As we discuss in depth, the ratio of Omega 6:3 fatty acids is critical to the maintenance of health. In general, we want to seek as low a ratio as possible for optimal health. Industrial seed oils are incredibly high in omega-6 fatty acids, some with an omega 6 to omega 3 ratio as high as 75:1!

      • They can promote inflammation 

      A high omega 6 to omega 3 ratio can contribute to systemic inflammation in the body. Inflammation is at the root of nearly all disease, and avoiding industrial seed oils is one simple way to manage it.

      • They are void of nutrients and full of damaging free radicals

      Industrial seed oils use damaging processing techniques which strip away all nutrients and leave us with an oxidized fat that causes free radicals in the body. Free radical damage plays a major part in the development of chronic and degenerative illness such as cancer, autoimmune disorders, aging, cataract, rheumatoid arthritis, and cardiovascular and neurodegenerative diseases.,

      What Oils Are Better?

      So with all of their undesirable characteristics, what’s the appeal of industrial seed oils? Well, they’re cheap to produce, and due to all the processing, the result is an oil that is neutral in flavor and color. Their low price and high versatility appeal to both consumers and food manufacturers.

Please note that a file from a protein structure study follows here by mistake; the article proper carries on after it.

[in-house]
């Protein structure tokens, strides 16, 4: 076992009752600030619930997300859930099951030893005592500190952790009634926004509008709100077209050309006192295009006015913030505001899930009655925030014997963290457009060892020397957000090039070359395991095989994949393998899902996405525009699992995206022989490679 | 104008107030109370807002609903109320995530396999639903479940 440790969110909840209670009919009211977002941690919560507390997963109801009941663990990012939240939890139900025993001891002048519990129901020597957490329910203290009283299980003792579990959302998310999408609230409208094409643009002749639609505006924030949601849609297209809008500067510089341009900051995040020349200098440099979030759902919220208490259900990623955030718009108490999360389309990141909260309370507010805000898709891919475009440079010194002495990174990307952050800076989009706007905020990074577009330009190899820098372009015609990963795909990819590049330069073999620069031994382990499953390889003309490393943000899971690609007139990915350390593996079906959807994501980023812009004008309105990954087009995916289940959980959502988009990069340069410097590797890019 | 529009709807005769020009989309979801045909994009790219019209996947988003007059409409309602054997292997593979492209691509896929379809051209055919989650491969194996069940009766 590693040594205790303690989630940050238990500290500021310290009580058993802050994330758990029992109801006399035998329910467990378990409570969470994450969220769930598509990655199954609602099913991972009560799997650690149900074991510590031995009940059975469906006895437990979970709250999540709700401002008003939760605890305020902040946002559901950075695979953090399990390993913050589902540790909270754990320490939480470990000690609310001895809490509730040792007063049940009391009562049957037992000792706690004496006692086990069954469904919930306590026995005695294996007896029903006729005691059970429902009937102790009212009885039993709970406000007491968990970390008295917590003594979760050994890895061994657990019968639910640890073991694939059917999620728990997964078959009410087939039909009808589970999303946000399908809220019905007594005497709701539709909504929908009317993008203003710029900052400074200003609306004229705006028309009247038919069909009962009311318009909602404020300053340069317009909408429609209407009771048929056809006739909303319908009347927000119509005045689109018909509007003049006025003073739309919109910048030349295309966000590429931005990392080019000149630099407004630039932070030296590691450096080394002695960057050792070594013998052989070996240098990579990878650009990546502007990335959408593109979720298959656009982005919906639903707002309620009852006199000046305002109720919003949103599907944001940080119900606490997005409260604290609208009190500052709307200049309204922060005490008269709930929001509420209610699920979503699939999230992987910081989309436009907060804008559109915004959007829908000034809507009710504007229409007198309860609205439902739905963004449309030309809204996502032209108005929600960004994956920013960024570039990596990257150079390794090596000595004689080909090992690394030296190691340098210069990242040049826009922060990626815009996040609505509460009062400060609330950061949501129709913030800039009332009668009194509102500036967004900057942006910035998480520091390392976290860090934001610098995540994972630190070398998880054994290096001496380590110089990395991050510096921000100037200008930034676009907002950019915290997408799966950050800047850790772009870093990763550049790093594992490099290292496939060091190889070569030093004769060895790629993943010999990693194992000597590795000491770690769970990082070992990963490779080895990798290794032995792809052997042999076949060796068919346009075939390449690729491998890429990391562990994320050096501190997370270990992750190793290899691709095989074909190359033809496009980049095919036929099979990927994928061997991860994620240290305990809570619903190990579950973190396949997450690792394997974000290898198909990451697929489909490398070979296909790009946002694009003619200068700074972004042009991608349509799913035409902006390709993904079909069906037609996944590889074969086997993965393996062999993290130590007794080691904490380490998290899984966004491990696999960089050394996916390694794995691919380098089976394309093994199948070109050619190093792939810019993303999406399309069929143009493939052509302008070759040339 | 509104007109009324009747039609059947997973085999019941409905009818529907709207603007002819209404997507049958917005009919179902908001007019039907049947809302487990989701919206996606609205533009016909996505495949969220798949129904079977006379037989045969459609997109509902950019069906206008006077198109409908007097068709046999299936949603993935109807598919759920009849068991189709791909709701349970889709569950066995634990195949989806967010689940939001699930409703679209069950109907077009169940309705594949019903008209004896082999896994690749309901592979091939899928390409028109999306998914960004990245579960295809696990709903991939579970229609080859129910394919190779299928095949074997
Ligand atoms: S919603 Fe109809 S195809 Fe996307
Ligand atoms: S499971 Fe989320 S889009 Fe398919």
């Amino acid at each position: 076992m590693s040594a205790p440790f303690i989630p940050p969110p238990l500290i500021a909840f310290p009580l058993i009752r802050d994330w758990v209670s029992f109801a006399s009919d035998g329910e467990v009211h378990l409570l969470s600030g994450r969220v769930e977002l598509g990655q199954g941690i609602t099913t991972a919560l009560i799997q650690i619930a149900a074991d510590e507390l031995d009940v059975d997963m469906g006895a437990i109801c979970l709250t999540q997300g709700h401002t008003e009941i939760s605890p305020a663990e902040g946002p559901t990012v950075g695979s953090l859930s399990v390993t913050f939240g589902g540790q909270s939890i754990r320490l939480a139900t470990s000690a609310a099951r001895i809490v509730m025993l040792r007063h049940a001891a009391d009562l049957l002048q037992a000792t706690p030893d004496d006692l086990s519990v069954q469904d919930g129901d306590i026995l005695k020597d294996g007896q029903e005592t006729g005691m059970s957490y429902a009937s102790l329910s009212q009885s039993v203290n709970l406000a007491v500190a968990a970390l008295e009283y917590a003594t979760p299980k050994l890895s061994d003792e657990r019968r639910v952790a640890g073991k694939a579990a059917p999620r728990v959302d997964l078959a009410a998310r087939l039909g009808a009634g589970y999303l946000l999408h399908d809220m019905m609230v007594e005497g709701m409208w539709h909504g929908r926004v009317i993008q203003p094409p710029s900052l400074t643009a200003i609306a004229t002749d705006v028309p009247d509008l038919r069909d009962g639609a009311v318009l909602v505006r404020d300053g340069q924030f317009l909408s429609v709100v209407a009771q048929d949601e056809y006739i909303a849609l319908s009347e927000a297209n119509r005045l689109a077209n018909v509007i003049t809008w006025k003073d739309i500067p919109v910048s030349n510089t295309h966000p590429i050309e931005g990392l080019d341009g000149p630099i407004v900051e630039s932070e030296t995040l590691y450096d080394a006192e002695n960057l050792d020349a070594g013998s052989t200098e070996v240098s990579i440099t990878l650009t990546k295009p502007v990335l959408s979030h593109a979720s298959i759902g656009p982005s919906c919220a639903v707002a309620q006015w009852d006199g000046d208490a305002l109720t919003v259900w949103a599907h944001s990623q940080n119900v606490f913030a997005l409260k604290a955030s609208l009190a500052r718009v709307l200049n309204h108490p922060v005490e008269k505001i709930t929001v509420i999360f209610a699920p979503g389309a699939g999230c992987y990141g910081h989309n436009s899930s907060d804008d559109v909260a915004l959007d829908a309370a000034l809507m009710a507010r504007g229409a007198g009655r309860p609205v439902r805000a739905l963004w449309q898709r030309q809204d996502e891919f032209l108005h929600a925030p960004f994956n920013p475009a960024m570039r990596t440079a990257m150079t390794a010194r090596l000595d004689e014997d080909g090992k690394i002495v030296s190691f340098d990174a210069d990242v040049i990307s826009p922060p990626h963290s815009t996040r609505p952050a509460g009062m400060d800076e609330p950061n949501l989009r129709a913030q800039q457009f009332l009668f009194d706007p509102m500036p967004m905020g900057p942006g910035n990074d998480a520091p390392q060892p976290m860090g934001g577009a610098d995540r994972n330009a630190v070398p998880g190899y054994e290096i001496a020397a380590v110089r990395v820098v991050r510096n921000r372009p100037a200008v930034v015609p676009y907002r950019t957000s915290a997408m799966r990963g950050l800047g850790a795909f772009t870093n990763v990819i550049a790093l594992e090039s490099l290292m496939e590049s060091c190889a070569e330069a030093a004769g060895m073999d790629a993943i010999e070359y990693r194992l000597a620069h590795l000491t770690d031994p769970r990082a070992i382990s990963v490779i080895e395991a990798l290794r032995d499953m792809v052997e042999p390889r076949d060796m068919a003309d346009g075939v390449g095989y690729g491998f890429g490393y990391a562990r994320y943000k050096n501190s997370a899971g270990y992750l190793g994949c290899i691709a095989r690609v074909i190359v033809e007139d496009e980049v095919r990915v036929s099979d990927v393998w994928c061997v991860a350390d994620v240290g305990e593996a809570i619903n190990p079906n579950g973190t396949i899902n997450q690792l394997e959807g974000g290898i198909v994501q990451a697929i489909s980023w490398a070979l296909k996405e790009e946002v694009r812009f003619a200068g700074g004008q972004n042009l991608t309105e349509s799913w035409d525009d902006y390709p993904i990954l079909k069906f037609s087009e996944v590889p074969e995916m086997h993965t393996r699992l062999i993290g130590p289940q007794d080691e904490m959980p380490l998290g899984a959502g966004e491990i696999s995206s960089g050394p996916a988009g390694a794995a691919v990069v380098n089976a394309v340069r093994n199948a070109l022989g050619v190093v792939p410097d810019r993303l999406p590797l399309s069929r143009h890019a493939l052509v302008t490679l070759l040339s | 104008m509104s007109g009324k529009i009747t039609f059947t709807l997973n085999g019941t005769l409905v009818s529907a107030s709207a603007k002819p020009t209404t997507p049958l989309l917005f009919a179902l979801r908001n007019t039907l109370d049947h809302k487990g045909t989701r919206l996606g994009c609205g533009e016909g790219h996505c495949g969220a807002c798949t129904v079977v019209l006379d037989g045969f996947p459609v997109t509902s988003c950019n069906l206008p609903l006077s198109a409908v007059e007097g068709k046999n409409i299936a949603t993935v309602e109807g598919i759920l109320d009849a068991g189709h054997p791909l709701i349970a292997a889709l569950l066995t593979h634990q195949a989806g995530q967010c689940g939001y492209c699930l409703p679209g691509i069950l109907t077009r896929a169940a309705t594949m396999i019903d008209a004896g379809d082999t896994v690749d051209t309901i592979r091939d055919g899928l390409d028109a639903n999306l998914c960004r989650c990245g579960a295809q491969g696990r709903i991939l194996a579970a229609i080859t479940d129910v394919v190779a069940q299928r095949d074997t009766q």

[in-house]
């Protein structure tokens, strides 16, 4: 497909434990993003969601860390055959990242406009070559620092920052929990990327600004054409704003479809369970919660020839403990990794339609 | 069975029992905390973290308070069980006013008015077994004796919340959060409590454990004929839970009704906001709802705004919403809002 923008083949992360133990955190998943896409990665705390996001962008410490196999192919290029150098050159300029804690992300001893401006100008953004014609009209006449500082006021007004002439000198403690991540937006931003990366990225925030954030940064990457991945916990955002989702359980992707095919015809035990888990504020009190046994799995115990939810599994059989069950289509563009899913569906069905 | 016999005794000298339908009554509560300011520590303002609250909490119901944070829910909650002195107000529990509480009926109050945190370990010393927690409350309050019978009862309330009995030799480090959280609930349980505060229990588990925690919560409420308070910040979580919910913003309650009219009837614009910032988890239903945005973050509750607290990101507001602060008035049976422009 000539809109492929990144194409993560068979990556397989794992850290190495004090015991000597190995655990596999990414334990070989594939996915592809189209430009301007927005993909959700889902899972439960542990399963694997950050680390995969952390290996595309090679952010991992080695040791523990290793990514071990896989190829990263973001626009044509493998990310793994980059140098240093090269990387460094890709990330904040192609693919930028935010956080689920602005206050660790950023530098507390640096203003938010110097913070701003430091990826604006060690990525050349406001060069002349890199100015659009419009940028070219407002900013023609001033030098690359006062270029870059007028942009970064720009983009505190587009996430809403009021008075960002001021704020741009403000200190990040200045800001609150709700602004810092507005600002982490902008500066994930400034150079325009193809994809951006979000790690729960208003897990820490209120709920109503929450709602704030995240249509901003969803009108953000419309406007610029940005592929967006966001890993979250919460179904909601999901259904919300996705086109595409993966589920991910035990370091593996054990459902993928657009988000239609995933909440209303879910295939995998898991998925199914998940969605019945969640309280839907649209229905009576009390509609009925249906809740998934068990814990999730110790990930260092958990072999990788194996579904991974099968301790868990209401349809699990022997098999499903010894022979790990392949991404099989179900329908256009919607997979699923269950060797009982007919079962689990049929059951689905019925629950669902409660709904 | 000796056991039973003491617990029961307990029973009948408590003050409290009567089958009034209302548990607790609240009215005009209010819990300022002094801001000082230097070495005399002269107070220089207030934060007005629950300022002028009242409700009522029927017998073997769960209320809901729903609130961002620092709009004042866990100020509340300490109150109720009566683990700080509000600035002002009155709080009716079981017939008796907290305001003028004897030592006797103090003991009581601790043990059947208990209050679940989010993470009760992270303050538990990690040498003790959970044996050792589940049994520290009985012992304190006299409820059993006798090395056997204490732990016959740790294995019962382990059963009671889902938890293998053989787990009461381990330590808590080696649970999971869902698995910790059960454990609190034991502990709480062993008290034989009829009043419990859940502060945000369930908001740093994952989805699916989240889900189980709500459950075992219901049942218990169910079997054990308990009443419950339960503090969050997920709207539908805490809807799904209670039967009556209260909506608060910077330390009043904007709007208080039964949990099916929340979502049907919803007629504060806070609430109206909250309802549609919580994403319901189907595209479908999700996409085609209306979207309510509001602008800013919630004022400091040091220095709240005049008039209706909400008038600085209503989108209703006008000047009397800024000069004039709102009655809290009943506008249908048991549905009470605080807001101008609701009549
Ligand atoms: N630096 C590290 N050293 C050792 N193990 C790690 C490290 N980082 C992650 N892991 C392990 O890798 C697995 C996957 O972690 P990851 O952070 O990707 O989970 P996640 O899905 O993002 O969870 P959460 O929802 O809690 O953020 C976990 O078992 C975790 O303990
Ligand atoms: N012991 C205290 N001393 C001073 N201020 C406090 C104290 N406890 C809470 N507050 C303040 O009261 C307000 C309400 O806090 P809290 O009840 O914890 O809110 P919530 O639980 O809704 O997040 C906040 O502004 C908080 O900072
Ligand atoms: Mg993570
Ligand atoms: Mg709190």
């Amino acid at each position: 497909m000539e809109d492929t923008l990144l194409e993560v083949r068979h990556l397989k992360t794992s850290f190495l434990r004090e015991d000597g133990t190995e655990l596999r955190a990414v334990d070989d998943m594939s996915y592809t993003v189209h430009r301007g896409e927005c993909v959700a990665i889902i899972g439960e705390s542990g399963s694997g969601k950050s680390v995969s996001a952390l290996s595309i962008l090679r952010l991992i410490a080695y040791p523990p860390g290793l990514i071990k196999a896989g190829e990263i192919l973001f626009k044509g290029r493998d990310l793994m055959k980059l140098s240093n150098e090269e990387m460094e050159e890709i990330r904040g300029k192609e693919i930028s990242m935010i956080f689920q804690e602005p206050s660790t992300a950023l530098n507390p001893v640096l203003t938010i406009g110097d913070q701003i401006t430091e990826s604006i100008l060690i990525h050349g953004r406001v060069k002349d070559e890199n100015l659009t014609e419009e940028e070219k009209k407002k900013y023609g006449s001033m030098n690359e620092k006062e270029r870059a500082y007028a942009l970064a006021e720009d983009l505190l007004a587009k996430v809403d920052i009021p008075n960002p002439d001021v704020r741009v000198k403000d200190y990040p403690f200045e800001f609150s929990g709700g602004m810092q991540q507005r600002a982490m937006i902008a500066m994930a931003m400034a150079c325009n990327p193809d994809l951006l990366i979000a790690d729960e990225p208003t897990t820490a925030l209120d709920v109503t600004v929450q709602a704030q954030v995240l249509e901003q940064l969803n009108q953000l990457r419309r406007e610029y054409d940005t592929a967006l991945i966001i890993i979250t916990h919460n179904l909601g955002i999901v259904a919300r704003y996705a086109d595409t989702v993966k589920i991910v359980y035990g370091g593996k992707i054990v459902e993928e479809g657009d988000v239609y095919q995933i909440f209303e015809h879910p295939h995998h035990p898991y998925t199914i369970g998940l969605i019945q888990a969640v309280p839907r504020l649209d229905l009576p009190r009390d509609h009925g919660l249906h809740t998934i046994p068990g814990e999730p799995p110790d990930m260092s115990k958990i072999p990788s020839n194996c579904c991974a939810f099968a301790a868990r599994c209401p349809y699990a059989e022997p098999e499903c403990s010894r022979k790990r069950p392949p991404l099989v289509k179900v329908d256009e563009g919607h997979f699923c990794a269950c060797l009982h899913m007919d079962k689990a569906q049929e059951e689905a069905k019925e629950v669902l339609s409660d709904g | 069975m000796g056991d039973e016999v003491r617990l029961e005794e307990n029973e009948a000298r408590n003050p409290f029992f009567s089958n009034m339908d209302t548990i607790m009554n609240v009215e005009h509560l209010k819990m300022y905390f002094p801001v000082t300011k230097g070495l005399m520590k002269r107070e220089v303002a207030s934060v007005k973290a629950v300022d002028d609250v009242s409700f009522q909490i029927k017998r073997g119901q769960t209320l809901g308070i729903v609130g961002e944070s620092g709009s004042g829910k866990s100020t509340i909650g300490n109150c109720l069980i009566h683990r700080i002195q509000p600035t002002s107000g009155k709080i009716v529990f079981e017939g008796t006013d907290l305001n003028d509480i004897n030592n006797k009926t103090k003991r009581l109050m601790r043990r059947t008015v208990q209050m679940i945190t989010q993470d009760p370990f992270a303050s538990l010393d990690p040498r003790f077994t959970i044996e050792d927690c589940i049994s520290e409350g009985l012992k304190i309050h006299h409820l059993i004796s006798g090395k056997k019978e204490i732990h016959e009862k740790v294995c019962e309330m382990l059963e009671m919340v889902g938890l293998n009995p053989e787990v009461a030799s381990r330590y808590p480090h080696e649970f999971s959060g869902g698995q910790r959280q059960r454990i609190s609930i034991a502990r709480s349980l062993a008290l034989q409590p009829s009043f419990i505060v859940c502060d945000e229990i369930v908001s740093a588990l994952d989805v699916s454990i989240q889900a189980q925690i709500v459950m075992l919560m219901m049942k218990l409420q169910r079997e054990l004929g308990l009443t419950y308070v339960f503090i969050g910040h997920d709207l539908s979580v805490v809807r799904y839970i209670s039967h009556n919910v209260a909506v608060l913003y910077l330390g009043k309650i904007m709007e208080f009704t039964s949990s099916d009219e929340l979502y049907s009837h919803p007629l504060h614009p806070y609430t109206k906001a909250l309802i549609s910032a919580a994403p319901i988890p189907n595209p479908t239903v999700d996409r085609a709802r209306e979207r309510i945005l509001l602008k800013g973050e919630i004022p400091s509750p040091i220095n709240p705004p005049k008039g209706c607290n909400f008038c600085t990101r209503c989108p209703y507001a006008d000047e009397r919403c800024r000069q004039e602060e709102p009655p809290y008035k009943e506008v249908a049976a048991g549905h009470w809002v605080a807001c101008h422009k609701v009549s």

But as we know, cheap food generally isn’t a value at all. What we save in money and time up front, we end up paying for later in the form of deteriorated health.

      So what are better fats to use - those that won’t damage our health? Opt for oils that are minimally processed since they are naturally-occurring, and/or more chemically stable so that they remain undamaged by elements like light, heat, and air:

      Cooking/baking fats:

      • Coconut oil

      • Avocado oil

      • Grass-fed butter or ghee

      • Organic extra virgin olive oil 

      • Lard, tallow, or bacon grease from pasture raised animals

      Other healthy fats:

      • Full fat grass-fed A2 dairy

      • 80% Grass Fed Beef

      • Pasture raised pork

      • Pasture raised chicken thighs

      • Wild-caught salmon

      • Avocado

      • Responsibly Sourced Organic Palm Oil

      • Organic Cocoa Butter

      The Serenity Kids Approach

      What we know about industrial seed oils is clear - we don’t want them in our bodies, and we certainly don’t want to feed them to our little ones. 

      If you start to look at labels, you’ll see that just about every formula on the market - yes, even the “cleaner” and more premium European brands - include industrial seed oils. Even worse, most toddler formulas start with nonfat milk, which strips all natural fat from the milk, and then add industrial seed oils as a source of (unhealthy) fat. What results is a formula that is high in inflammatory oils and omega-6 fatty acids, and devoid of the complex fatty acid profile needed for brain development.



      In developing this formula, Serenity Kids extensively studied the fatty acid profile of breastmilk.   They mapped out the top twelve fatty acids present in human milk and evaluated the ratios of each. All of the healthy, quality fats included were chosen to balance out the fatty acid profile of the formula. (learn about all of the ingredients in our Grass Fed A2 Whole Milk Formula here):

      • Grass Fed Organic A2/A2 Whole Milk: Check out this article to learn more about why A2.  A2 beta-casein proteins (also the type in human milk) are found to be easier to digest than A1 proteins in most cows milk formulas.